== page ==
Soup Throughout History

May 7, 2014 by

This article was written by Samuel Phineas Upham

One of the oldest foods in the world is probably a part of the first course you order at any reputable restaurant. Soup, which is broadly defined as the end result of putting multiple ingredients into a pot of boiling water, has been a popular staple since the dawn of human history. In fact, soup is so popular that entire industries are built on it and cultures even have their own unique flavors.

Food historians believe that the first soups were a lot like porridge. They were probably made of mashed grain that was made into a thick paste, almost like a sauce. It was probably heated with warm stones, and it’s likely that people just huddled around the fire and dug in.

Later civilizations show evidence of soup bowls made of bread, where the chef prepares loaves beforehand that were hollowed out. The Vikings did this, but they were not the only ones.

Soups are easily digestible, so they have been a prescription for sickness since the ancient times. When people need hydration, but exhibit the symptoms of a weak stomach, soup can give them some much needed nutrition.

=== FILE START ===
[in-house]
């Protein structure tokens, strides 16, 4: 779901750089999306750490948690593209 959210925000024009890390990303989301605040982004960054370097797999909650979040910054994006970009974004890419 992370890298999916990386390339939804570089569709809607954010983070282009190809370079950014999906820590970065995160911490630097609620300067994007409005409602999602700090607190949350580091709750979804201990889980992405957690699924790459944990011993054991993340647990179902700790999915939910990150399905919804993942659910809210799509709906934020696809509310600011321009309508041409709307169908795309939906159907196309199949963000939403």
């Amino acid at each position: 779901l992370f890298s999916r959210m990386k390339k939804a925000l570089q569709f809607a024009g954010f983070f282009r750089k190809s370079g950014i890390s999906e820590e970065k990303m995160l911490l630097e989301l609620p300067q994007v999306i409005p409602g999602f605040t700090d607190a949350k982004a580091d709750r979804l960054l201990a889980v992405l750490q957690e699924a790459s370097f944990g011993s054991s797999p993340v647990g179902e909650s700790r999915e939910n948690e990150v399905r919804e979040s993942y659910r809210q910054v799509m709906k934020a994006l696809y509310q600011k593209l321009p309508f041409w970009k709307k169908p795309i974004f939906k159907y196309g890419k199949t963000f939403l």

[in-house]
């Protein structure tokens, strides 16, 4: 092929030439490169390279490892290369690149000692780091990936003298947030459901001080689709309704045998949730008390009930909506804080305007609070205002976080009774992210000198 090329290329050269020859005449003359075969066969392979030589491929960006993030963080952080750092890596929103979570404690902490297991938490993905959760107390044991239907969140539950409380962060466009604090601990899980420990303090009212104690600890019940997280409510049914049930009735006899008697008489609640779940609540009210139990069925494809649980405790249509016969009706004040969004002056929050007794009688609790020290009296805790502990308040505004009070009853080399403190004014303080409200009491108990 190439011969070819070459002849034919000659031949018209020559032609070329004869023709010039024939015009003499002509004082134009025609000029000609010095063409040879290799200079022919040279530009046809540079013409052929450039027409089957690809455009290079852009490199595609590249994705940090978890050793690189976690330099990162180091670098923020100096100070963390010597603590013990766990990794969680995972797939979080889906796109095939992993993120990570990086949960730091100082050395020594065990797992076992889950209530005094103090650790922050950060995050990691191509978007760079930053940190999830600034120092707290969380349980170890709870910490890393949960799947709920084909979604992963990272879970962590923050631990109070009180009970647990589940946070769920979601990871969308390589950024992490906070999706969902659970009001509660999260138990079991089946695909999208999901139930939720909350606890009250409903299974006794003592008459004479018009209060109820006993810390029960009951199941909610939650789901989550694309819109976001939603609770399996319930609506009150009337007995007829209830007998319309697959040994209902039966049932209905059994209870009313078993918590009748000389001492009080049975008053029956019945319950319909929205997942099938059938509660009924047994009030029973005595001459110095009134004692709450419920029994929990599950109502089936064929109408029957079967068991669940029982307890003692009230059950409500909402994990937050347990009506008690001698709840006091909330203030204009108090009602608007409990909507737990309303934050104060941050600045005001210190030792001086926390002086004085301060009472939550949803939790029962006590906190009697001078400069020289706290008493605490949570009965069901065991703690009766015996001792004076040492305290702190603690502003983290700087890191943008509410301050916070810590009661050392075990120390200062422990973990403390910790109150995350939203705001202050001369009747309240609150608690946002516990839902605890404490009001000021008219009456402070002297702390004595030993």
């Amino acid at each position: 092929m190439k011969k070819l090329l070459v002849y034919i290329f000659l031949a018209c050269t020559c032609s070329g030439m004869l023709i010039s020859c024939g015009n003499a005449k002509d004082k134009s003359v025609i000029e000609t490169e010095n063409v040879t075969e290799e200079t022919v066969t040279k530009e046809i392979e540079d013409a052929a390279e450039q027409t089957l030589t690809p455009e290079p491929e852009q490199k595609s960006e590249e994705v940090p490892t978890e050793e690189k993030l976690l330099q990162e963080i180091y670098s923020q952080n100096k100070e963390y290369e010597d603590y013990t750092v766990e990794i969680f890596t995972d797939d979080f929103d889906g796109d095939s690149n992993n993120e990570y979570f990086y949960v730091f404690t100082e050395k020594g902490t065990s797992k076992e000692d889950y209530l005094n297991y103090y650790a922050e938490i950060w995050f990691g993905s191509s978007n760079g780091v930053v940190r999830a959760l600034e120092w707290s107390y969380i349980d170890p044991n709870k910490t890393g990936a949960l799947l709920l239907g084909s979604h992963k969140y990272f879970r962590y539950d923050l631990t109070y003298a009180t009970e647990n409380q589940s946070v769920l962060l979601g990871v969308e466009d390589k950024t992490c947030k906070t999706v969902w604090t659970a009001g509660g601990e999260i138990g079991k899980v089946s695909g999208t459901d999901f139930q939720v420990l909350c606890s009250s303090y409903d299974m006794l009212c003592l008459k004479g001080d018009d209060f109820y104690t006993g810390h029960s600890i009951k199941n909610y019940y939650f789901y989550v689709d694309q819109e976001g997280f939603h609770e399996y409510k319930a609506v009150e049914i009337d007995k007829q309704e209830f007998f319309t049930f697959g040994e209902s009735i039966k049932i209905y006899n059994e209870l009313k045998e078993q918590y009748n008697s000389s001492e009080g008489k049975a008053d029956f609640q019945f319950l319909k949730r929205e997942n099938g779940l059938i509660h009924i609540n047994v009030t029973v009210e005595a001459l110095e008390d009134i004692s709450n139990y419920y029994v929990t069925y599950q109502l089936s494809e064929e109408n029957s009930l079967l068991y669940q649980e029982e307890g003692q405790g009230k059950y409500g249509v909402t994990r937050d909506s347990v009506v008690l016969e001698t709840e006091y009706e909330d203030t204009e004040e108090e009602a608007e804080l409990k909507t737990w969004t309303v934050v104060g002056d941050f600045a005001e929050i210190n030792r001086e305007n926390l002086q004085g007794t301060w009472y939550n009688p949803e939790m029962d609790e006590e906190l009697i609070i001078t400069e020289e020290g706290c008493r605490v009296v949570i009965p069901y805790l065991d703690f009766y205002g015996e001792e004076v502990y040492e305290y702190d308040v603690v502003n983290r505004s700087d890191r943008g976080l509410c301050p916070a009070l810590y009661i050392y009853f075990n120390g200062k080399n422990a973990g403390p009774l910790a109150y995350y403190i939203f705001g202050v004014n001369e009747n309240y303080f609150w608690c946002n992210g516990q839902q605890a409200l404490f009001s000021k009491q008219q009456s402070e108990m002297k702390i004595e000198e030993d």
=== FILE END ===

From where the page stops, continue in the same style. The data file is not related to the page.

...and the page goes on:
Broth, bouillon and consommé were among the first items served in restaurants throughout the eighteenth century. Soups are also a major contributing factor to French cuisine, with many recipes known and made today.

Soup was also a staple throughout economic recessions like the Great Depression. It was not uncommon to find canned soups, made popular by increased technology for dehydration, but water was used to extend the shelf life of things as well. Ketchup soup, a Great Depression favorite, was simply watered down tomato sauce.

About the Author: Samuel Phineas Upham is an investor at a family office/hedgefund, where he focuses on special situation illiquid investing. Before this position, Samuel Phineas Upham was working at Morgan Stanley in the Media & Technology group. You may contact Samuel Phineas Upham on his Facebook page.

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